With a new feature in PHP 5.4, we can access a class member on the same line as instantiating the class.
// Instead of $obj = new myClass(); $obj->myMethod(); // PHP 5.4 allows $obj = (new myclass())->myMethod();
I have a class which doesn't need the object (variable) from the instantiated class, because the class being instantiated is an exit controller and just "does some things" then halts the entire system.
I'd like to know if accessing a class member at the time of instantiating the class is ok without using the variable.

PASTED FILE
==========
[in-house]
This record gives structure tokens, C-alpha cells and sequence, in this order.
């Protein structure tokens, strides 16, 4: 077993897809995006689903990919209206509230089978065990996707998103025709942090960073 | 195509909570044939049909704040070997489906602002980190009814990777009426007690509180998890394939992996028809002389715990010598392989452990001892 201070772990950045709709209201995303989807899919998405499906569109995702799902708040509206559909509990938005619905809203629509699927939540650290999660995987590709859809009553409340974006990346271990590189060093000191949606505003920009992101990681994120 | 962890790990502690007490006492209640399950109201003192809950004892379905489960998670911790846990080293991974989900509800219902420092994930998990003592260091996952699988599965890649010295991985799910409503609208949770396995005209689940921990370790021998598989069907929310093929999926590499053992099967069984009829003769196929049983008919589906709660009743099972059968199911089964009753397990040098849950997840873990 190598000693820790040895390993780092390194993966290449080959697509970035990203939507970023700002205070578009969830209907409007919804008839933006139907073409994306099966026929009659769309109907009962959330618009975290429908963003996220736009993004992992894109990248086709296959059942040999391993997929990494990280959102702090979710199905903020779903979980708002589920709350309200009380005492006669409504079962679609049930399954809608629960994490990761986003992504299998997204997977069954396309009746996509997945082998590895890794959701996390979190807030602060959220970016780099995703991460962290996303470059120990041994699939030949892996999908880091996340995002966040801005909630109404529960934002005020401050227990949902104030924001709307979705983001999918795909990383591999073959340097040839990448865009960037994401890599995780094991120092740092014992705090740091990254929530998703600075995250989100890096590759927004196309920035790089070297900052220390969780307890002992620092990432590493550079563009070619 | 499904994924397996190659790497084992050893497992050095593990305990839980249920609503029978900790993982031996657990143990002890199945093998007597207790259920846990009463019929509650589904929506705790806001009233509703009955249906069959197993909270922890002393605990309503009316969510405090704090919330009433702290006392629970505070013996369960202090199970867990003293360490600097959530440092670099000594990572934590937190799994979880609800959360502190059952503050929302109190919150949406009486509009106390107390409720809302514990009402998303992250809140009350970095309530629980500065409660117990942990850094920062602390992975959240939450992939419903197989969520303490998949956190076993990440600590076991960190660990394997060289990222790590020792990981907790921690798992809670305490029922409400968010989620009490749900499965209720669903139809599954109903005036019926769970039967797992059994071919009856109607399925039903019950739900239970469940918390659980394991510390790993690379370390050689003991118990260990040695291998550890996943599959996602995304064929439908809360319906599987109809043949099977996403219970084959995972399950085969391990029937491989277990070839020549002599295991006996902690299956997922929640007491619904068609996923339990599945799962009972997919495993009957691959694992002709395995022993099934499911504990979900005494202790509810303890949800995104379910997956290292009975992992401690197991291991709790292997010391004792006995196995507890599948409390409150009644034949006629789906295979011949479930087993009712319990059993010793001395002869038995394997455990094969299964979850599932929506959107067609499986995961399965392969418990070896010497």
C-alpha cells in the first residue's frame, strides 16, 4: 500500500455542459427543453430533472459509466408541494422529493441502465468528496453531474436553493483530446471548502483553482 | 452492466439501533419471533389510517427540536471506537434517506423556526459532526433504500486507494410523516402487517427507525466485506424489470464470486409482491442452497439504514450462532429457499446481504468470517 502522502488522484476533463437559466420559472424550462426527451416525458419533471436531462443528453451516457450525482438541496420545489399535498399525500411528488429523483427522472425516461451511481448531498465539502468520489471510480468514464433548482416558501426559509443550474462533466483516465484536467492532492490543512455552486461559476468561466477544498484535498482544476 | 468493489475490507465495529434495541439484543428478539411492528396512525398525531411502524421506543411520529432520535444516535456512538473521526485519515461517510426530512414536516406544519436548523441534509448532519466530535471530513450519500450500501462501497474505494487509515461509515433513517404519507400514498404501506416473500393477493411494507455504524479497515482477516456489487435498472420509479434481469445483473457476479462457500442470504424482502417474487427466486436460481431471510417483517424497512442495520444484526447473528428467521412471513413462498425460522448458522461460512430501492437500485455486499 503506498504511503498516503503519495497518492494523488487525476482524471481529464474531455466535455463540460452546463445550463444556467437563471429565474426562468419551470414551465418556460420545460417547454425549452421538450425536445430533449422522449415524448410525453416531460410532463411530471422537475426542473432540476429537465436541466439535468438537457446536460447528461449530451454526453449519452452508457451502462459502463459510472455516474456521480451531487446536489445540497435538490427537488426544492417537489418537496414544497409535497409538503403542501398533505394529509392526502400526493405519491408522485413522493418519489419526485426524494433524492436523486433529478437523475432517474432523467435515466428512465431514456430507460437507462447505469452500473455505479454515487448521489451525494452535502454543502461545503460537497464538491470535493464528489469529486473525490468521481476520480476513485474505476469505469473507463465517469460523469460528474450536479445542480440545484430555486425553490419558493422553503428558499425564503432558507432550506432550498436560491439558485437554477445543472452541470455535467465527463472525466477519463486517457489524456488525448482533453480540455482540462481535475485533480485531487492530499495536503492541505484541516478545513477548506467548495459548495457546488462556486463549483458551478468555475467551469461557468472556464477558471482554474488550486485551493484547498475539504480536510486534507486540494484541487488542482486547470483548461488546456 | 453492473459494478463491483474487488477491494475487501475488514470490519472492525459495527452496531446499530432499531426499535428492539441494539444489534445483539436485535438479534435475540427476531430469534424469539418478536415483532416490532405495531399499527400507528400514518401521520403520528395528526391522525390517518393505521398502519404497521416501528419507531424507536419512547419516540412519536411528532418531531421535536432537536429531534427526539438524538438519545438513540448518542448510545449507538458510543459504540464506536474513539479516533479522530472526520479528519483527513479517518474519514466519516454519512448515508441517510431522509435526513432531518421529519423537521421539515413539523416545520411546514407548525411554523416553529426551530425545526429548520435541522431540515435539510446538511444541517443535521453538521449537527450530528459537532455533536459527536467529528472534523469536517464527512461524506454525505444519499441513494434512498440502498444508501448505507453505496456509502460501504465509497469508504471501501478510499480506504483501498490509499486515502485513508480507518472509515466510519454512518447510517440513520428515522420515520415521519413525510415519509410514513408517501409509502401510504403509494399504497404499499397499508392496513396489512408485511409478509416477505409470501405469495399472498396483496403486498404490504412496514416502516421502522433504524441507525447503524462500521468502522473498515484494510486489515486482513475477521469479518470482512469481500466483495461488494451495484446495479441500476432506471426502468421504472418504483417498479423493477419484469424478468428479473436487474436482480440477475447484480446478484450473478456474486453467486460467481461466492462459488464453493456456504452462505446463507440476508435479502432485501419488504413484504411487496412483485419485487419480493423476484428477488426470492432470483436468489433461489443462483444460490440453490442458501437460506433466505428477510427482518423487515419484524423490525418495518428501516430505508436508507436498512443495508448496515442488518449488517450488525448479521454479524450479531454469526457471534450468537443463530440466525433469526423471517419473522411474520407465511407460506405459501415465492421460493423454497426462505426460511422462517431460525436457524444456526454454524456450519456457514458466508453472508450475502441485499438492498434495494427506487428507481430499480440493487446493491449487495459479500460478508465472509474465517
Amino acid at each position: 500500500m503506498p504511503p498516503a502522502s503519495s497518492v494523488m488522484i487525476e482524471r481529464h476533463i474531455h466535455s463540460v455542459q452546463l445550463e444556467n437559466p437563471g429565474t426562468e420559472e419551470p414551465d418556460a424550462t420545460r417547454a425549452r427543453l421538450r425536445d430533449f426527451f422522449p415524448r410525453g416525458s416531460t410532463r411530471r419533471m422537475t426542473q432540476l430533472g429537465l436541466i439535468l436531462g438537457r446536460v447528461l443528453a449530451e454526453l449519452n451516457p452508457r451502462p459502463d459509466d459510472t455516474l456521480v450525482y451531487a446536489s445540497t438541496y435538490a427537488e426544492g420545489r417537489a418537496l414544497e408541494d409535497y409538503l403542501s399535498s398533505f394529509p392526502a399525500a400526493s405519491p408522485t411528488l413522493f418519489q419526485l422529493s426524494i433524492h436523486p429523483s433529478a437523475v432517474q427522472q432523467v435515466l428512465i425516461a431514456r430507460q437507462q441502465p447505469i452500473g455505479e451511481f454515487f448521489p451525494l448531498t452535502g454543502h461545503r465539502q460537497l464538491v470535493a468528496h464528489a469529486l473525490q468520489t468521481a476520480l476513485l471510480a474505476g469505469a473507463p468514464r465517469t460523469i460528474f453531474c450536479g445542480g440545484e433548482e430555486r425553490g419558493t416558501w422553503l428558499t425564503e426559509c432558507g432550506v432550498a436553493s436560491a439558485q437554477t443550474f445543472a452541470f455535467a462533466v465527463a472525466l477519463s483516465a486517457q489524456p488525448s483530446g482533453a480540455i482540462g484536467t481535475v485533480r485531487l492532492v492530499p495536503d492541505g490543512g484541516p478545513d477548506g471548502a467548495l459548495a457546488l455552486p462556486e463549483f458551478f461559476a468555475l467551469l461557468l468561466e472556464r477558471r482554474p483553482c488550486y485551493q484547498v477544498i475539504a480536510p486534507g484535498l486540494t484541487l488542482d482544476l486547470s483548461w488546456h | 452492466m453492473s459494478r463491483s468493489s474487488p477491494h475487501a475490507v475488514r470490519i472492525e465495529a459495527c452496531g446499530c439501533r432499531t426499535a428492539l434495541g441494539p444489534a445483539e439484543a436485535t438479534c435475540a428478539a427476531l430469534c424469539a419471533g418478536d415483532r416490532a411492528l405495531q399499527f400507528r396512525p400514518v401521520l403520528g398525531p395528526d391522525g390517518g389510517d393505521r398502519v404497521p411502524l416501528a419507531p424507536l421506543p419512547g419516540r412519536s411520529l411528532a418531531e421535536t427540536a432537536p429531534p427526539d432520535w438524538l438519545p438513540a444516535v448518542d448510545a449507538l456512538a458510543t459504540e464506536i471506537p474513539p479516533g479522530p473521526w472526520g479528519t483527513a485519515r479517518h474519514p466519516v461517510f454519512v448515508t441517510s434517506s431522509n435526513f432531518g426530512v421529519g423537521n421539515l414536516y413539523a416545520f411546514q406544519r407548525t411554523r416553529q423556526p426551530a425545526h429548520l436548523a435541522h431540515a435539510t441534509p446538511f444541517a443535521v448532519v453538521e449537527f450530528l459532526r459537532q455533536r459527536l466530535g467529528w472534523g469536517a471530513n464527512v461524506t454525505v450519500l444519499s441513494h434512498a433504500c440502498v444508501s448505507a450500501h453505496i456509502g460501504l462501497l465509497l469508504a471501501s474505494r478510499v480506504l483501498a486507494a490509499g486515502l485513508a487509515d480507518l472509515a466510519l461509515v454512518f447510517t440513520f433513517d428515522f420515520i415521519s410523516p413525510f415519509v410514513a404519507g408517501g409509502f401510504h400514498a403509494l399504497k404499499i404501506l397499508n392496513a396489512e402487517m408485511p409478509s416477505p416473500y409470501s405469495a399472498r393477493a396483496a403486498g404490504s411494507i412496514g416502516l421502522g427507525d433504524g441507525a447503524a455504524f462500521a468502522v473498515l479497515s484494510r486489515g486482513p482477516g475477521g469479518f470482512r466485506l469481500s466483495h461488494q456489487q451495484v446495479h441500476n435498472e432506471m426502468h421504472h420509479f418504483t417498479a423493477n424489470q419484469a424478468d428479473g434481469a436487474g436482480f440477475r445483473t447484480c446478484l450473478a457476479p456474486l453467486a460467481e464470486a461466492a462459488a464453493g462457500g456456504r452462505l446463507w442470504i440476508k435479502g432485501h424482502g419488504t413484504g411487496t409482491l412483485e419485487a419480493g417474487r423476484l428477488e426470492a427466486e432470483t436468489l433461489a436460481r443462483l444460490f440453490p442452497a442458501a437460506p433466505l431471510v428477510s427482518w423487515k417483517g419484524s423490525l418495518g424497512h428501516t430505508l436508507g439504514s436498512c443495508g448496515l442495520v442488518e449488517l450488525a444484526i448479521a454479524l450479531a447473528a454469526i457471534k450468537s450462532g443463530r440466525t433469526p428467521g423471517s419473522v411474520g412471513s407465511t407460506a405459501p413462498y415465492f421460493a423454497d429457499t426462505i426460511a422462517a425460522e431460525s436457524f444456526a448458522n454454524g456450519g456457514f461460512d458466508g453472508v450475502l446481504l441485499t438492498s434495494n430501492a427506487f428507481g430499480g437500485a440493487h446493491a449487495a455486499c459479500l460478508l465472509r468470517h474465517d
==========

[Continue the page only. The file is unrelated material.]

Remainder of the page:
// With variable (standard practice) $obj = (new myclass())->myMethod(); // Without using the variable (new myclass())->myMethod();
Both code options work perfectly fine, but I've not seen this done without using the variable to store the object. And sometimes something can be done incorrectly from a technical or "best practise" standpoint but still work because of some unrelated reason (or luck etc).
So I would like to know if this is acceptable usage?
Or are there any "technical" reasons it shouldn't be done like this?